We refocused on manufacturing. And everybody has noted the fact that we helped to save Detroit, but here's the good news. Detroit is building better cars. (Laughter.) Cars that folks want to drive. We're going to be getting 55 miles per gallon by the middle of the next decade, which will save the average driver $8,000 at the pump. And that's part of the reason why, actually, we are now consuming -- less than 50 percent of our energy is imported; less than 50 percent of our oil is important. So there is an economic benefit, there is a security benefit.

But not only have we helped Detroit produce better cars; we've also created entire new industries. Advanced battery manufacturing. The key to electric cars is going to be who wins the race to make the best battery. And when we came into office, it looked like maybe 2 percent of the market was going to go to U.S. companies. Now it looks like it's going to be 40 percent, because of what we did. We are going to be winning the race for clean energy all across the board. (Applause.)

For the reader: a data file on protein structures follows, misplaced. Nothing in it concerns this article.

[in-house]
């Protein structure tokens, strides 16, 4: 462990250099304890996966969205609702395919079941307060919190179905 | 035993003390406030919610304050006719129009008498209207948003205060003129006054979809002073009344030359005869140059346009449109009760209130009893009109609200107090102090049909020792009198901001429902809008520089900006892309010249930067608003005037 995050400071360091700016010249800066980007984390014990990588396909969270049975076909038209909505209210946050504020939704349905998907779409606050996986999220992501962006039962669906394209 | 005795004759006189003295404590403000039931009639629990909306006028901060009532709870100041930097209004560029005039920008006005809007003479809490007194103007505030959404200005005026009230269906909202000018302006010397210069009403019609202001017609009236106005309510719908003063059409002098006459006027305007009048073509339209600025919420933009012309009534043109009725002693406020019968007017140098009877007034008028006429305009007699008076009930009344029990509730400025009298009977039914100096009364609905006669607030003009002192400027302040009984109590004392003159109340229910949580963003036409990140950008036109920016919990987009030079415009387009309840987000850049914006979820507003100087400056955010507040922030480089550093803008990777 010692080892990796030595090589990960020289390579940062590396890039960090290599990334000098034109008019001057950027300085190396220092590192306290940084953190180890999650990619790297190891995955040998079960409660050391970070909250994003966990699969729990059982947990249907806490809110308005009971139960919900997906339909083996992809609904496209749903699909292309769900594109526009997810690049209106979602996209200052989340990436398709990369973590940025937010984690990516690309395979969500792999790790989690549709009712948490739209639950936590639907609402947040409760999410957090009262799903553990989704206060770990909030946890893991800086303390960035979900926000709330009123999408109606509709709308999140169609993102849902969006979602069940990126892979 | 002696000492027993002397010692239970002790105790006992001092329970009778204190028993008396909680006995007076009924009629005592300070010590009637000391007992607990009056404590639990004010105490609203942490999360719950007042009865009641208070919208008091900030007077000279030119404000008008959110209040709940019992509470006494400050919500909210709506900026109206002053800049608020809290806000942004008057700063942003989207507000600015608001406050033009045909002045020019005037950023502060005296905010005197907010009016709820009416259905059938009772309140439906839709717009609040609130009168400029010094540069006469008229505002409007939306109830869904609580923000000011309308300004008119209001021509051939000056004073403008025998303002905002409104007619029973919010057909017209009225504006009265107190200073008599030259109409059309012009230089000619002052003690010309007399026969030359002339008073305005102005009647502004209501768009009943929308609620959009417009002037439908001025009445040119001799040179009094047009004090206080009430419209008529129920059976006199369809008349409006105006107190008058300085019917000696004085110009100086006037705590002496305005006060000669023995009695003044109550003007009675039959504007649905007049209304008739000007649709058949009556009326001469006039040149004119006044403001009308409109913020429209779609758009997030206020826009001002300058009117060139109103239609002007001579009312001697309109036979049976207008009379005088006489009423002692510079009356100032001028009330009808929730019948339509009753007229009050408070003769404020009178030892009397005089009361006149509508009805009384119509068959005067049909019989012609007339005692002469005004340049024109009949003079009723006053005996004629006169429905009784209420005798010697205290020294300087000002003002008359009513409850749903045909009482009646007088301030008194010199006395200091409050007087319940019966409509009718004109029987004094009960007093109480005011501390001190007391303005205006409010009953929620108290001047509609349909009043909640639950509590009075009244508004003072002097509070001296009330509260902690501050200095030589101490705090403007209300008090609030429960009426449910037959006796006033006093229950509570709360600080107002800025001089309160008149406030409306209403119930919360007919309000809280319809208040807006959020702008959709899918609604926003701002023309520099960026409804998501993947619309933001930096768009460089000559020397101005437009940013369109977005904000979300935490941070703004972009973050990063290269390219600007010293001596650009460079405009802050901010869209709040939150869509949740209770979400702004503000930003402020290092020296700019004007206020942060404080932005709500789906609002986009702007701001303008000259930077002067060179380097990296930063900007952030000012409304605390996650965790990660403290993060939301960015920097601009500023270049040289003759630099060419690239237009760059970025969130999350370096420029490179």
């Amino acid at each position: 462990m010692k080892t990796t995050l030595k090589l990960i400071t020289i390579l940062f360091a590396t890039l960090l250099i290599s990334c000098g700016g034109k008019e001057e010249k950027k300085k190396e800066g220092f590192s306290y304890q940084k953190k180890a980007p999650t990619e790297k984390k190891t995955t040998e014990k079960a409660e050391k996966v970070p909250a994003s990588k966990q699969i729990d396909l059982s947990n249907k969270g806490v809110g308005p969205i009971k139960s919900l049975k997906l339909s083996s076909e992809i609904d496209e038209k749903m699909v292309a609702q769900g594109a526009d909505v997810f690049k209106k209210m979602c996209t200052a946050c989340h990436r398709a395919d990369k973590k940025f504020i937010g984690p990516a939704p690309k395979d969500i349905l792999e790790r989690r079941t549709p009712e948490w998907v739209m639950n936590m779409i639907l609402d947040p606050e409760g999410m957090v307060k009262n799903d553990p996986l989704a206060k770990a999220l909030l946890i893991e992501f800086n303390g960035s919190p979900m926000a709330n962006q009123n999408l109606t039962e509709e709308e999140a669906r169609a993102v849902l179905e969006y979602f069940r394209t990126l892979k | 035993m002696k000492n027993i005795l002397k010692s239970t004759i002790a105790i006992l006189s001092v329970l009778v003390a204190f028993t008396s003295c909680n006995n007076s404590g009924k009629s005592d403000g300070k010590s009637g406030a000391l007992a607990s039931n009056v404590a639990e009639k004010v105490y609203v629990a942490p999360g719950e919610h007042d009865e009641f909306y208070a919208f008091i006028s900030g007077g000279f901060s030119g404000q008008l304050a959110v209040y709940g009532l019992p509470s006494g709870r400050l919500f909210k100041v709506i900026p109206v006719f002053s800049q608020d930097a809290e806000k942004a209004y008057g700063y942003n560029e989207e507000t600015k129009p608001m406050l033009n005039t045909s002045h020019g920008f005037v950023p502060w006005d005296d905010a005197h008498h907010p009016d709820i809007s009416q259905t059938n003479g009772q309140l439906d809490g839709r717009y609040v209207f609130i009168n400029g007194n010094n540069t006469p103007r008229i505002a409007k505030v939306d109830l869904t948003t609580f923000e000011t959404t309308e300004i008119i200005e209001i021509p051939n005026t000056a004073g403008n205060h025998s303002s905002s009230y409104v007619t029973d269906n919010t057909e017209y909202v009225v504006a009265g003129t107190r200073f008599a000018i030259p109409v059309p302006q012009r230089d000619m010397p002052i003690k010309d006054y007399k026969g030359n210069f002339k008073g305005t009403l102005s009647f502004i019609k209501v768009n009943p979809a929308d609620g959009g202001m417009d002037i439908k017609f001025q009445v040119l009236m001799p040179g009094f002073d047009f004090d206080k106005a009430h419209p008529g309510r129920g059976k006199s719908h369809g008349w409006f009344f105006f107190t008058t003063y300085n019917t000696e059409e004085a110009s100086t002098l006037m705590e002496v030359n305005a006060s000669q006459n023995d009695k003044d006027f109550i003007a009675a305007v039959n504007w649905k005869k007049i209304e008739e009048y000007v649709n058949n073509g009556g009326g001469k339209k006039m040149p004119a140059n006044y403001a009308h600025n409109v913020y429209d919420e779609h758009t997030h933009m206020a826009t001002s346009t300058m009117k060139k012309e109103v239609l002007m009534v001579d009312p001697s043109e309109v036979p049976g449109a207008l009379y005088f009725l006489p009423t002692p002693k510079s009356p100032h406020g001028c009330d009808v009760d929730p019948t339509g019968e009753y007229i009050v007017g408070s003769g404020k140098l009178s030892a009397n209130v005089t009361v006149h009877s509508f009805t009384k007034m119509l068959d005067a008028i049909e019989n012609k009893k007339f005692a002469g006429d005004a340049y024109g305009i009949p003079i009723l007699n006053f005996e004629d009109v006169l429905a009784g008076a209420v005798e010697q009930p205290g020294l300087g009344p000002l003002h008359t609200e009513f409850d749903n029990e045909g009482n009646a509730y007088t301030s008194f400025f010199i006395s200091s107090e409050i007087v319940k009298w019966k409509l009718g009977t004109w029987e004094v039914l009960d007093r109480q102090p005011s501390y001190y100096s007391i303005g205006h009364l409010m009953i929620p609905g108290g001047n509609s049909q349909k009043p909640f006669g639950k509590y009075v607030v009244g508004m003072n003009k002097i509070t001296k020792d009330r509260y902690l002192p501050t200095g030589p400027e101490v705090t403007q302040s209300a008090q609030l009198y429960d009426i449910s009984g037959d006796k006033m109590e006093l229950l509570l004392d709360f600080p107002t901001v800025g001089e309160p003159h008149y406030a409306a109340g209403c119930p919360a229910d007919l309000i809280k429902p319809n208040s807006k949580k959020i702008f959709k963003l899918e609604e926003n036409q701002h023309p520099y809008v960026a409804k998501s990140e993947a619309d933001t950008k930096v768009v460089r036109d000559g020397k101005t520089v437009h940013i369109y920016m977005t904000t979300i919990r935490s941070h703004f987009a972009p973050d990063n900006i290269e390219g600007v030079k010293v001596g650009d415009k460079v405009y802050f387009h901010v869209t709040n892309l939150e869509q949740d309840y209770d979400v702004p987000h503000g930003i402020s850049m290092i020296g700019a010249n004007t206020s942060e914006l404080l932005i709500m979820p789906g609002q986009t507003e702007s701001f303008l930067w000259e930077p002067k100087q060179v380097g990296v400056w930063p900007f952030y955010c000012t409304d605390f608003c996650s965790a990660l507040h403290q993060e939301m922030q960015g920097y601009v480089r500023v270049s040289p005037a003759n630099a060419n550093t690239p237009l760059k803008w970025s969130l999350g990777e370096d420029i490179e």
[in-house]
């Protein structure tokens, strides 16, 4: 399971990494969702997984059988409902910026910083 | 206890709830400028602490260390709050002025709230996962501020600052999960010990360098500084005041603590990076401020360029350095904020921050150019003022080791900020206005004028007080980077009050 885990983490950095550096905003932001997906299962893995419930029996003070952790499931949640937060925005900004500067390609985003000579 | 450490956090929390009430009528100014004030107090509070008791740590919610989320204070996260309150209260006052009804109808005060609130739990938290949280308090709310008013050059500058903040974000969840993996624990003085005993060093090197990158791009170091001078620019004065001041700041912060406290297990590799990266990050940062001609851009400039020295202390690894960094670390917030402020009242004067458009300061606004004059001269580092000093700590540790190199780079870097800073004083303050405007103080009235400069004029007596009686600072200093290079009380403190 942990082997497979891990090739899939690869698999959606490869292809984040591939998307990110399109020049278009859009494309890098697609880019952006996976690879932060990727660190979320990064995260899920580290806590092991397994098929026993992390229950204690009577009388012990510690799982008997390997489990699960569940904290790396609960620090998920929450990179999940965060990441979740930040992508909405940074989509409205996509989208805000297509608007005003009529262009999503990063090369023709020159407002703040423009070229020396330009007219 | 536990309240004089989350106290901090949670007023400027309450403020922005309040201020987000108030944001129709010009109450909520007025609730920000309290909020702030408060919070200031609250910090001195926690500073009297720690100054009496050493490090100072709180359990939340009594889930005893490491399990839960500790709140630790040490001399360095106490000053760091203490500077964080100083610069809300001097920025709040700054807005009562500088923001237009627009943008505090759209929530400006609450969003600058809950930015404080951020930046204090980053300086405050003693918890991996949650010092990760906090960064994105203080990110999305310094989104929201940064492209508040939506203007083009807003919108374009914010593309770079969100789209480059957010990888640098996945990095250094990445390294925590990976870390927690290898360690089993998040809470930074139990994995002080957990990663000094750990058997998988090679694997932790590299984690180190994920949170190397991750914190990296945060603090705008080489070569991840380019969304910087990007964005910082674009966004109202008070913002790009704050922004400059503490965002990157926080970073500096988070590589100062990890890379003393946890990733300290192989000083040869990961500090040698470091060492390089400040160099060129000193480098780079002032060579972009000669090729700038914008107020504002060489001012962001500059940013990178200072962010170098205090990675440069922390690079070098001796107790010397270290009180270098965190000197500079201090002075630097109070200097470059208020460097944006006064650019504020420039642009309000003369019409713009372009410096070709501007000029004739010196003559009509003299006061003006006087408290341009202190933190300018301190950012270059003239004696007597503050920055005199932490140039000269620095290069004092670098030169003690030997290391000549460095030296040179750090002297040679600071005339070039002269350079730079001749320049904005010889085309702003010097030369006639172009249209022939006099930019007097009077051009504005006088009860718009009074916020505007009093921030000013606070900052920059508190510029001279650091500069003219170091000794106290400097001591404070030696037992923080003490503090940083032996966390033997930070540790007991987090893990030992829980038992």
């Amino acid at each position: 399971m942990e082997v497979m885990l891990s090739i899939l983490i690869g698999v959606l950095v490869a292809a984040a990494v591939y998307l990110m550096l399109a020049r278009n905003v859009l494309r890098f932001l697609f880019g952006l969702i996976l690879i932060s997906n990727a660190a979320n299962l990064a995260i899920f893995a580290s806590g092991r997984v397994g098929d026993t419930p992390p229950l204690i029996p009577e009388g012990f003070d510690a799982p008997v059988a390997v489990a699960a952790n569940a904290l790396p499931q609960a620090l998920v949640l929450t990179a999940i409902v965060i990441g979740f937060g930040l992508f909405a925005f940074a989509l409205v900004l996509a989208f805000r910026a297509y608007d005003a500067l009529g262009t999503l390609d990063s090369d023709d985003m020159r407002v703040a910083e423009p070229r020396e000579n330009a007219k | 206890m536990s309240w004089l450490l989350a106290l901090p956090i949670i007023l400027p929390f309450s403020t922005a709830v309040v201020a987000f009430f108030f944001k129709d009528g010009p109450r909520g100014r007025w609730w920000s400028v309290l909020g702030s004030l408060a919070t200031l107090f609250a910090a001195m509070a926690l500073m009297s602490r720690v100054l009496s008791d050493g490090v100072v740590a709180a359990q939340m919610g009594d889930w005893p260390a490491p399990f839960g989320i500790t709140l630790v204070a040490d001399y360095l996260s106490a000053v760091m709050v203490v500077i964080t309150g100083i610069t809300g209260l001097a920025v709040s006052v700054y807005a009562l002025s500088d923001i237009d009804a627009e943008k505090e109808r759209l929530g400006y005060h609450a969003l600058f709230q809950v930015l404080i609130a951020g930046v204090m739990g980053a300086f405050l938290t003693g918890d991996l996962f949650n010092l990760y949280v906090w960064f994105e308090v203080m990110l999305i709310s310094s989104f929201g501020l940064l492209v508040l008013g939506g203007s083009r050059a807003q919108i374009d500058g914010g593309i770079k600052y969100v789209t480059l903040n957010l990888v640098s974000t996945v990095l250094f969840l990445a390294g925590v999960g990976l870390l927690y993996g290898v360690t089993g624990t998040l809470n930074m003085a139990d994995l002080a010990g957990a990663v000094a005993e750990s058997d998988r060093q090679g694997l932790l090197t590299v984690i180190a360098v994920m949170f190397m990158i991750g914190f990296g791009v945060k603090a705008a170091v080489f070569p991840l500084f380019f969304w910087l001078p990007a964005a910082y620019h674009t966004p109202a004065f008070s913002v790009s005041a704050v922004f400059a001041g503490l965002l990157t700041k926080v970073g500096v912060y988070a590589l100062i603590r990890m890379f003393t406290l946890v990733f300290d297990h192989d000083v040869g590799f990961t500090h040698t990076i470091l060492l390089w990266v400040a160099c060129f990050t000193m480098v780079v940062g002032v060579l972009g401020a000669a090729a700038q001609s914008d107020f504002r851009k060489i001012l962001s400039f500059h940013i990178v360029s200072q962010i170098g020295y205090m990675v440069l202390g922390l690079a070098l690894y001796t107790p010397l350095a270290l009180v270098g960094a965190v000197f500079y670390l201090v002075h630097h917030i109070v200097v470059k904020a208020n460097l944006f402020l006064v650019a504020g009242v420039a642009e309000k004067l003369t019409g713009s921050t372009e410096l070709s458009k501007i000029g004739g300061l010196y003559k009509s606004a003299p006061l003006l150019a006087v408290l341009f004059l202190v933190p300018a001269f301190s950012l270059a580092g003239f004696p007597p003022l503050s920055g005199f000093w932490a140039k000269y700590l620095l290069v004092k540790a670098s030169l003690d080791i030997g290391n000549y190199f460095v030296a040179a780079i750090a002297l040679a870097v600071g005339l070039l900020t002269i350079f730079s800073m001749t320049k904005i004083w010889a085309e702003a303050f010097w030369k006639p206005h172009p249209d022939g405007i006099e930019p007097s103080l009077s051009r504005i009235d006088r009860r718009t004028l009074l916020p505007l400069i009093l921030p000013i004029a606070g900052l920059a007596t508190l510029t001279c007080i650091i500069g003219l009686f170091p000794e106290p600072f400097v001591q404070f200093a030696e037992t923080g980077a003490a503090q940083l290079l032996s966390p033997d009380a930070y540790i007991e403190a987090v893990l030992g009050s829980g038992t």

So whether it's our investments in clean energy, whether it's our reform of education, whether it's our reform of the health care system, whether it's making sure that Wall Street is operating by the same rules so we don't go through the same cycle that we did before, whether it's creating a Consumer Finance Protection Bureau that ensures people that aren't getting cheated in their financial transactions -- (applause) -- what we've done is not just deal with crisis but also try to play the long game, and try to think what are the strategies, what are the investments that are going to help us grow over the long term, and what do we need to do to make sure that everybody gets a fair shot and everybody is doing their fair share, and everybody is playing by the same set of rules.